PHILADELPHIA - They addressed nagging issues about offensive rhythm and accumulated rust with aplomb. Now comes the hard part for the Philadelphia Eagles - answering the three-year brain drain about why they can't win the NFC championship game.
The Eagles were back in familiar territory after whipping the mistake-prone Minnesota Vikings, 27-14, yesterday in an NFC semifinal before 67,722 at Lincoln Financial Field.
They are in the NFC championship game for the fourth straight year, at home for the third year in a row, and will assume the favorite's role over the Atlanta Falcons, who arrive next week via a 47-17 rout of the St. Louis Rams on Saturday.
For the third consecutive year, an undervalued team from the NFC South stands between the Eagles and the Super Bowl. But if the Eagles (14-3) were feeling the heat in the blast furnace of the postseason, they weren't letting on.
Not wide receiver Freddie Mitchell, anyway, or middle linebacker Jeremiah Trotter, two relatively new ingredients in the team's championship game formula.
"I'm trying to take the humble approach," Mitchell said after a two-touchdown effort that narrowly missed being a hat trick. "I definitely want to say hi to all my new friends out there, the people that doubted me and the other receivers."
When Trotter showed up in the post-game interview room, resplendent in matching mink coat and hat, he was the picture of cool. Uptight? Not this year.
"You can't play this game tense, worried about losing," he said.
Mitchell became a starter a month ago when Pro Bowl receiver Terrell Owens tore two ligaments in his right ankle and snapped his fibula. Yesterday, he made plays that Owens would have liked to have made.
There was a 2-yard touchdown catch from quarterback Donovan McNabb in the first quarter, and an even better catch in the end zone of a ball that squirted out of tight end L.J. Smith's hands at the 5-yard line. The resulting touchdown was actually a fumble recovery, even though the ball never touched the ground.
Mitchell had a third touchdown briefly in the third quarter, but a Vikings' replay challenge canceled the score when it showed he lost control of the ball just short of the goal line.
Still, with five catches worth 65 yards, it was a banner day, and he reveled in the moment.
"I just want to thank my hands for being so great," Mitchell deadpanned. "I'm just happy we won."
Trotter was with the Eagles in their championship game loss at St. Louis in 2001, but left as a free agent and spent the next two years with the Washington Redskins. His return this season has rejuvenated a defense that played well but not always good enough.
Trotter led the charge against Minnesota quarterback Daunte Culpepper with an interception, a half-sack, seven tackles and two passes defensed.
"You saw Jeremiah out there," coach Andy Reid said. "He was out of his mind. He was playing like crazy, and I thought he did a heck of a job."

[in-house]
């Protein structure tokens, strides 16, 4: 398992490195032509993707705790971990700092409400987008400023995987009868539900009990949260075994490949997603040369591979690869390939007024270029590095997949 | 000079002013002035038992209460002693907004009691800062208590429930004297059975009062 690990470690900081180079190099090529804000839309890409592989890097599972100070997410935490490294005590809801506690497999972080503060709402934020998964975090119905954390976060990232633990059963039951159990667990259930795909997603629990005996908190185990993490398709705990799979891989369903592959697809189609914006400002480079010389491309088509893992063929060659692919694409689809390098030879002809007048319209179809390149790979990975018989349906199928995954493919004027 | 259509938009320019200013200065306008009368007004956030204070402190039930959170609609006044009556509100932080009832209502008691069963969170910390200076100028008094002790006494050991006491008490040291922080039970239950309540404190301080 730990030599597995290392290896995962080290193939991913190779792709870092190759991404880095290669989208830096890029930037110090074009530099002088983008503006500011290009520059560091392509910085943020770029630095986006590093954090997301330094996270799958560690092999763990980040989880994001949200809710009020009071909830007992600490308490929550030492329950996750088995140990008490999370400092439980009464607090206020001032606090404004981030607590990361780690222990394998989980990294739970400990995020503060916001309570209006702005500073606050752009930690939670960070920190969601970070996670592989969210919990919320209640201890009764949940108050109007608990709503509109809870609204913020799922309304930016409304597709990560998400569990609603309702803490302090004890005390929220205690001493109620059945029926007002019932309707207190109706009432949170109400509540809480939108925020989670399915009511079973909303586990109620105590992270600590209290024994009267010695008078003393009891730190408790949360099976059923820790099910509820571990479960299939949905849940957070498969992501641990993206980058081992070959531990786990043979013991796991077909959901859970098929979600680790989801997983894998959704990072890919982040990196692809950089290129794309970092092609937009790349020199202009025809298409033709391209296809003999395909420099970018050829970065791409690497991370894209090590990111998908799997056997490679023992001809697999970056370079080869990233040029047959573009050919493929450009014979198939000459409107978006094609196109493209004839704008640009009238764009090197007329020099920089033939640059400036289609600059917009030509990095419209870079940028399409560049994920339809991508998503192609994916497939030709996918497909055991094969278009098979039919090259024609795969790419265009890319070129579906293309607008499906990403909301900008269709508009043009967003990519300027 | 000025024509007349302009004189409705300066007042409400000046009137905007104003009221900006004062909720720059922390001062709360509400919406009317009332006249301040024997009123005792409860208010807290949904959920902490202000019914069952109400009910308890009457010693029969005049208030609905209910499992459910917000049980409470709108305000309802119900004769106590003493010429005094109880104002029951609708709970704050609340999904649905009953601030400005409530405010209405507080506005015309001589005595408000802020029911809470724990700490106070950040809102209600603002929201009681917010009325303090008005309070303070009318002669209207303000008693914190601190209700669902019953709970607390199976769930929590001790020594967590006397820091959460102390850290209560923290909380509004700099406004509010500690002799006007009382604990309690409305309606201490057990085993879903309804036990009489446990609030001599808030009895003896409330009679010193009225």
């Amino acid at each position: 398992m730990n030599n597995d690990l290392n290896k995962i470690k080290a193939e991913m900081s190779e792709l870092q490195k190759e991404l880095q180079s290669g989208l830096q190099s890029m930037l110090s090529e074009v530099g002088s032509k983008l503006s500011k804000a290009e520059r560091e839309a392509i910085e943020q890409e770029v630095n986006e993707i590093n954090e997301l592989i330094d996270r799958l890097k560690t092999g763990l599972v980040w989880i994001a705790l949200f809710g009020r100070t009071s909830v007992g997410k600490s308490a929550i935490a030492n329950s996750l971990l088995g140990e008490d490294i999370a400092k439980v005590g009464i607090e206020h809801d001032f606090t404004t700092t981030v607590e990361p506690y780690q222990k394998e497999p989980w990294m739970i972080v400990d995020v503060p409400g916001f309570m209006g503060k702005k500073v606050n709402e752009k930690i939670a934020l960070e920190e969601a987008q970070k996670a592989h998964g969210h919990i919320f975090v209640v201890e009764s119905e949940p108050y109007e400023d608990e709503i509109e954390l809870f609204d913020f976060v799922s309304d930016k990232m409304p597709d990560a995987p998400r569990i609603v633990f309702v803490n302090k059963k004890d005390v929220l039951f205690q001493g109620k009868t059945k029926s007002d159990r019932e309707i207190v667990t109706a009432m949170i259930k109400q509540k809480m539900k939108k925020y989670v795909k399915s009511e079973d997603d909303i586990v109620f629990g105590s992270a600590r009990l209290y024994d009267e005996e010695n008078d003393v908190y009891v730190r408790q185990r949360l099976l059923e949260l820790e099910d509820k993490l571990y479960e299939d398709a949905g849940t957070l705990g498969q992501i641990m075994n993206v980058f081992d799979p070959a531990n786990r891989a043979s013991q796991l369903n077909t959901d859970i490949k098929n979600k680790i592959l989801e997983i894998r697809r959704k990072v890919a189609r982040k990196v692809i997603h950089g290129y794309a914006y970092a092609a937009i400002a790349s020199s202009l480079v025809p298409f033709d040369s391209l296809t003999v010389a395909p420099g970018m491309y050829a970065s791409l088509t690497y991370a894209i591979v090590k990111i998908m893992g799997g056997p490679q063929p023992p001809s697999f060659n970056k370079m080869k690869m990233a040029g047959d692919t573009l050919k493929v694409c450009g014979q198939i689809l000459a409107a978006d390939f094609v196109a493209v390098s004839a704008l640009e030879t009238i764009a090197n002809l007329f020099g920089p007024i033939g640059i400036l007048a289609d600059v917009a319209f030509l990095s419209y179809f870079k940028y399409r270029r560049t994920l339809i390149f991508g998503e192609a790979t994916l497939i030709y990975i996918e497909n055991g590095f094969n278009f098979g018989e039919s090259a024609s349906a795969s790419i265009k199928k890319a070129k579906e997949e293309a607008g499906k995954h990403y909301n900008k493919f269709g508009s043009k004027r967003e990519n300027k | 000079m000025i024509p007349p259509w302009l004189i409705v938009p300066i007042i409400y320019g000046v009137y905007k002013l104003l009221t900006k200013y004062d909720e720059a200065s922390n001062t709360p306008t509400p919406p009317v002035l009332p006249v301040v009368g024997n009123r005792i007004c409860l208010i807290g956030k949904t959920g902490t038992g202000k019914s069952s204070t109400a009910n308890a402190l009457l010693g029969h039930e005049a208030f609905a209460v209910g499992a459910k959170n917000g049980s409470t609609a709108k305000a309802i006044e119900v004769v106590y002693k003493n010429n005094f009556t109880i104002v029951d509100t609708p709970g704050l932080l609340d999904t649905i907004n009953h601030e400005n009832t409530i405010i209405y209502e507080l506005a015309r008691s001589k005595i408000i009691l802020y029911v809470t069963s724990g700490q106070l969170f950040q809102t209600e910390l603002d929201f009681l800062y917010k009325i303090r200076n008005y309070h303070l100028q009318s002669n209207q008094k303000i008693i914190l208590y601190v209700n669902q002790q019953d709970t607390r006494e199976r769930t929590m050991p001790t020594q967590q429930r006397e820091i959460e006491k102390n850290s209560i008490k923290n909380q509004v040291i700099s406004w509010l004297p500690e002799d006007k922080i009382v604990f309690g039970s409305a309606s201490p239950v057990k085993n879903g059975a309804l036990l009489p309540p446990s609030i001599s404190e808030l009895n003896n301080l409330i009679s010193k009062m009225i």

The Eagles blitzed Culpepper into one of his worst games of the season. He was 24-for-46 for 316 yards, but was intercepted twice and sacked three times.
Wide receiver Randy Moss, who created a furor last week in Green Bay with a pantomimed mooning of Packers fans, was the missing link in the Vikings' big-play offense. He had just three catches for 51 yards, but was running at nearly half-speed because of an ankle injury he incurred last week.
"I tried to get it to him, and he just didn't have the explosive game that we look for and that he looks for," Culpepper said.
On a day when the Vikings (9-9) rolled up 108 penalty yards and scored just one touchdown on three trips inside Philadelphia's 20, Moss played an unwitting role in one of their biggest mistakes.
Faced with fourth-and-goal at the 3 late in the first half, Minnesota coach Mike Tice called for a fake field goal that required some deception from Moss, who was supposed to walk toward the sideline but not leave the field, then run a route.
When an extra Vikings lineman found his way onto the field, however, Moss had to leave or be flagged as a 12th player. Gus Frerotte, the holder and backup quarterback, did not realize Moss was not on the field.
"He stepped out and I turned around to throw him the ball and he was not there. I was kind of stuck," Frerotte said.
So were the Vikings. Instead of cutting into a 21-7 deficit, they came away with no points at all and Culpepper threw interceptions on the Vikings' first two possessions of the second half.
Playing without Owens was not the traumatic adjustment it might have been after a month-long rest for most of the Eagles' stars. They scored touchdowns on three of their first four possessions, but could have had more. McNabb, who threw for 286 yards and two touchdowns, knows what comes next.
"I think as a unit, we've answered a lot of questions," he said. "But there will be more questions thrown out there."